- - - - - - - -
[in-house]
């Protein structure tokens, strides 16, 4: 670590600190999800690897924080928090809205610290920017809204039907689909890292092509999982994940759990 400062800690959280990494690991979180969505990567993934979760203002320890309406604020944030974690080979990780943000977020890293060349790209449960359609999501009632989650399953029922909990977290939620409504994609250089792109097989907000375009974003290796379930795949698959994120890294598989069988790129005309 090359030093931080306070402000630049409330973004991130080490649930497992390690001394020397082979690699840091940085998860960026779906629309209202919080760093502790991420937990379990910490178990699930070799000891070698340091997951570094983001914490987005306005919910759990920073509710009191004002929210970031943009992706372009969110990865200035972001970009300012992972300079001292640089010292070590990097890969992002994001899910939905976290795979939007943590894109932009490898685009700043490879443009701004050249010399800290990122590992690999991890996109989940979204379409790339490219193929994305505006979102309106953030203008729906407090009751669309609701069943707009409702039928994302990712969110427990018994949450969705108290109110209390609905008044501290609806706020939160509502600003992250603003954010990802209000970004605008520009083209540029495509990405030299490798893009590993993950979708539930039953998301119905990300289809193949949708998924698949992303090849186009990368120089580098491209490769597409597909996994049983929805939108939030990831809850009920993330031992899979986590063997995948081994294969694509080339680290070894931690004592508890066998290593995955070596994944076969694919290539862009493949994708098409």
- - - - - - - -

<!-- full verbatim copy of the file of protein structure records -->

[in-house]
């Protein structure tokens, strides 16, 4: 670590600190999800690897924080928090809205610290920017809204039907689909890292092509999982994940759990 400062800690959280990494690991979180969505990567993934979760203002320890309406604020944030974690080979990780943000977020890293060349790209449960359609999501009632989650399953029922909990977290939620409504994609250089792109097989907000375009974003290796379930795949698959994120890294598989069988790129005309 090359030093931080306070402000630049409330973004991130080490649930497992390690001394020397082979690699840091940085998860960026779906629309209202919080760093502790991420937990379990910490178990699930070799000891070698340091997951570094983001914490987005306005919910759990920073509710009191004002929210970031943009992706372009969110990865200035972001970009300012992972300079001292640089010292070590990097890969992002994001899910939905976290795979939007943590894109932009490898685009700043490879443009701004050249010399800290990122590992690999991890996109989940979204379409790339490219193929994305505006979102309106953030203008729906407090009751669309609701069943707009409702039928994302990712969110427990018994949450969705108290109110209390609905008044501290609806706020939160509502600003992250603003954010990802209000970004605008520009083209540029495509990405030299490798893009590993993950979708539930039953998301119905990300289809193949949708998924698949992303090849186009990368120089580098491209490769597409597909996994049983929805939108939030990831809850009920993330031992899979986590063997995948081994294969694509080339680290070894931690004592508890066998290593995955070596994944076969694919290539862009493949994708098409």